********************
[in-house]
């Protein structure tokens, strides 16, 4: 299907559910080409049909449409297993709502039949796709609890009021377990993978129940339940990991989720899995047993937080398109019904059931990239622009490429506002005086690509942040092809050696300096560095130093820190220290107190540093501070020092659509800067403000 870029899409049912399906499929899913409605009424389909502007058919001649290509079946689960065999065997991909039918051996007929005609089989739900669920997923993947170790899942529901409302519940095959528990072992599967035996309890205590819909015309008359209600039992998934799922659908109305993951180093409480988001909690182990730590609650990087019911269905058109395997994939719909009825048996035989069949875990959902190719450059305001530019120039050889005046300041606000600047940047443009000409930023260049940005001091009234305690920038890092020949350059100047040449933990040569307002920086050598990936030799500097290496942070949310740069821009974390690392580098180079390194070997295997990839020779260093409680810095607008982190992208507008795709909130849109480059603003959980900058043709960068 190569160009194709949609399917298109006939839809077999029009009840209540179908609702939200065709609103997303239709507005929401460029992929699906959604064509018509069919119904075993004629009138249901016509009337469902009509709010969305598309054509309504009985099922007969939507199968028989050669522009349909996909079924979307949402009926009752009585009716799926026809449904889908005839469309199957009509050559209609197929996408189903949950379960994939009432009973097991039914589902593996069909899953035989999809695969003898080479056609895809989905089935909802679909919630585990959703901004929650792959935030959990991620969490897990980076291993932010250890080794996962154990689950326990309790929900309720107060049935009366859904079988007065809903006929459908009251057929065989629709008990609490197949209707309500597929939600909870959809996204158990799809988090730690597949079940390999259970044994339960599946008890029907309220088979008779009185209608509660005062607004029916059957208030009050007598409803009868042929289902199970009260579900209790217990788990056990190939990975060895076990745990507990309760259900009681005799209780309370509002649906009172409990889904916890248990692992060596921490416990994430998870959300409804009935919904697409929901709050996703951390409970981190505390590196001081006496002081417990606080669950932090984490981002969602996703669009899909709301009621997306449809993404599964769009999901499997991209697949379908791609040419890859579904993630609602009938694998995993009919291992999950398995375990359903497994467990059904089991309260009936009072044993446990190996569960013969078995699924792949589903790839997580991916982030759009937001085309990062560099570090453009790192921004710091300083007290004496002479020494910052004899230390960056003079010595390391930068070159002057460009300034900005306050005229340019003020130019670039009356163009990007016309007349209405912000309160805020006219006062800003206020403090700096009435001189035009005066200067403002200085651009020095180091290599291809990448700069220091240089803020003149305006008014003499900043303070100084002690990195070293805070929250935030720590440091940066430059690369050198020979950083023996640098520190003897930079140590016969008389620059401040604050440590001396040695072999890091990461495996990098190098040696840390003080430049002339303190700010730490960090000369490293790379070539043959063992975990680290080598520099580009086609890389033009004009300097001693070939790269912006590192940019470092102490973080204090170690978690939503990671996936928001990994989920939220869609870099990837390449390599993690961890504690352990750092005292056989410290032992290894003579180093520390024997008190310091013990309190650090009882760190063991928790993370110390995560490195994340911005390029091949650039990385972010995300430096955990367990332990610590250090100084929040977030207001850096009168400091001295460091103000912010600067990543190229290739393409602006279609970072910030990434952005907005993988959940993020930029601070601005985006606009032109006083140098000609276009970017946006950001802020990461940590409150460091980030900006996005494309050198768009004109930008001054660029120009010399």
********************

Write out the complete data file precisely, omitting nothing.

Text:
[in-house]
């Protein structure tokens, strides 16, 4: 299907559910080409049909449409297993709502039949796709609890009021377990993978129940339940990991989720899995047993937080398109019904059931990239622009490429506002005086690509942040092809050696300096560095130093820190220290107190540093501070020092659509800067403000 870029899409049912399906499929899913409605009424389909502007058919001649290509079946689960065999065997991909039918051996007929005609089989739900669920997923993947170790899942529901409302519940095959528990072992599967035996309890205590819909015309008359209600039992998934799922659908109305993951180093409480988001909690182990730590609650990087019911269905058109395997994939719909009825048996035989069949875990959902190719450059305001530019120039050889005046300041606000600047940047443009000409930023260049940005001091009234305690920038890092020949350059100047040449933990040569307002920086050598990936030799500097290496942070949310740069821009974390690392580098180079390194070997295997990839020779260093409680810095607008982190992208507008795709909130849109480059603003959980900058043709960068 190569160009194709949609399917298109006939839809077999029009009840209540179908609702939200065709609103997303239709507005929401460029992929699906959604064509018509069919119904075993004629009138249901016509009337469902009509709010969305598309054509309504009985099922007969939507199968028989050669522009349909996909079924979307949402009926009752009585009716799926026809449904889908005839469309199957009509050559209609197929996408189903949950379960994939009432009973097991039914589902593996069909899953035989999809695969003898080479056609895809989905089935909802679909919630585990959703901004929650792959935030959990991620969490897990980076291993932010250890080794996962154990689950326990309790929900309720107060049935009366859904079988007065809903006929459908009251057929065989629709008990609490197949209707309500597929939600909870959809996204158990799809988090730690597949079940390999259970044994339960599946008890029907309220088979008779009185209608509660005062607004029916059957208030009050007598409803009868042929289902199970009260579900209790217990788990056990190939990975060895076990745990507990309760259900009681005799209780309370509002649906009172409990889904916890248990692992060596921490416990994430998870959300409804009935919904697409929901709050996703951390409970981190505390590196001081006496002081417990606080669950932090984490981002969602996703669009899909709301009621997306449809993404599964769009999901499997991209697949379908791609040419890859579904993630609602009938694998995993009919291992999950398995375990359903497994467990059904089991309260009936009072044993446990190996569960013969078995699924792949589903790839997580991916982030759009937001085309990062560099570090453009790192921004710091300083007290004496002479020494910052004899230390960056003079010595390391930068070159002057460009300034900005306050005229340019003020130019670039009356163009990007016309007349209405912000309160805020006219006062800003206020403090700096009435001189035009005066200067403002200085651009020095180091290599291809990448700069220091240089803020003149305006008014003499900043303070100084002690990195070293805070929250935030720590440091940066430059690369050198020979950083023996640098520190003897930079140590016969008389620059401040604050440590001396040695072999890091990461495996990098190098040696840390003080430049002339303190700010730490960090000369490293790379070539043959063992975990680290080598520099580009086609890389033009004009300097001693070939790269912006590192940019470092102490973080204090170690978690939503990671996936928001990994989920939220869609870099990837390449390599993690961890504690352990750092005292056989410290032992290894003579180093520390024997008190310091013990309190650090009882760190063991928790993370110390995560490195994340911005390029091949650039990385972010995300430096955990367990332990610590250090100084929040977030207001850096009168400091001295460091103000912010600067990543190229290739393409602006279609970072910030990434952005907005993988959940993020930029601070601005985006606009032109006083140098000609276009970017946006950001802020990461940590409150460091980030900006996005494309050198768009004109930008001054660029120009010399």